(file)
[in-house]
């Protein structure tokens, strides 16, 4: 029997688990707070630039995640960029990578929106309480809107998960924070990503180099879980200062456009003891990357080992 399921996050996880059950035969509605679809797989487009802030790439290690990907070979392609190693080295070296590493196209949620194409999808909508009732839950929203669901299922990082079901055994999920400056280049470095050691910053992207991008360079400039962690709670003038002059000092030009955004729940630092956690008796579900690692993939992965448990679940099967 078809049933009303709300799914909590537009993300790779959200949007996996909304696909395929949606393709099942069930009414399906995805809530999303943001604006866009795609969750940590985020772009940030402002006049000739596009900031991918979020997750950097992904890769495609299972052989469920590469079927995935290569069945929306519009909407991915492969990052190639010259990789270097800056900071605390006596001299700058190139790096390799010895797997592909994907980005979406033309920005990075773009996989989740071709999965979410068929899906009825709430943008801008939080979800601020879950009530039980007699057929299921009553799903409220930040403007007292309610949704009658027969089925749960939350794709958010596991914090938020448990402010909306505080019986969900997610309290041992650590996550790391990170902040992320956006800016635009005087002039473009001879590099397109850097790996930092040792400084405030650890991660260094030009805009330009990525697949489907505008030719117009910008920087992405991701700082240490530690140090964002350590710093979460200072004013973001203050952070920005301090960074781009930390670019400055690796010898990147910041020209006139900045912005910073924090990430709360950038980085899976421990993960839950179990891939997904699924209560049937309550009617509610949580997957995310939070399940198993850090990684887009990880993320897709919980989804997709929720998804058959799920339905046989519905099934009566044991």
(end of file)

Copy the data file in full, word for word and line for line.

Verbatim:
[in-house]
């Protein structure tokens, strides 16, 4: 029997688990707070630039995640960029990578929106309480809107998960924070990503180099879980200062456009003891990357080992 399921996050996880059950035969509605679809797989487009802030790439290690990907070979392609190693080295070296590493196209949620194409999808909508009732839950929203669901299922990082079901055994999920400056280049470095050691910053992207991008360079400039962690709670003038002059000092030009955004729940630092956690008796579900690692993939992965448990679940099967 078809049933009303709300799914909590537009993300790779959200949007996996909304696909395929949606393709099942069930009414399906995805809530999303943001604006866009795609969750940590985020772009940030402002006049000739596009900031991918979020997750950097992904890769495609299972052989469920590469079927995935290569069945929306519009909407991915492969990052190639010259990789270097800056900071605390006596001299700058190139790096390799010895797997592909994907980005979406033309920005990075773009996989989740071709999965979410068929899906009825709430943008801008939080979800601020879950009530039980007699057929299921009553799903409220930040403007007292309610949704009658027969089925749960939350794709958010596991914090938020448990402010909306505080019986969900997610309290041992650590996550790391990170902040992320956006800016635009005087002039473009001879590099397109850097790996930092040792400084405030650890991660260094030009805009330009990525697949489907505008030719117009910008920087992405991701700082240490530690140090964002350590710093979460200072004013973001203050952070920005301090960074781009930390670019400055690796010898990147910041020209006139900045912005910073924090990430709360950038980085899976421990993960839950179990891939997904699924209560049937309550009617509610949580997957995310939070399940198993850090990684887009990880993320897709919980989804997709929720998804058959799920339905046989519905099934009566044991």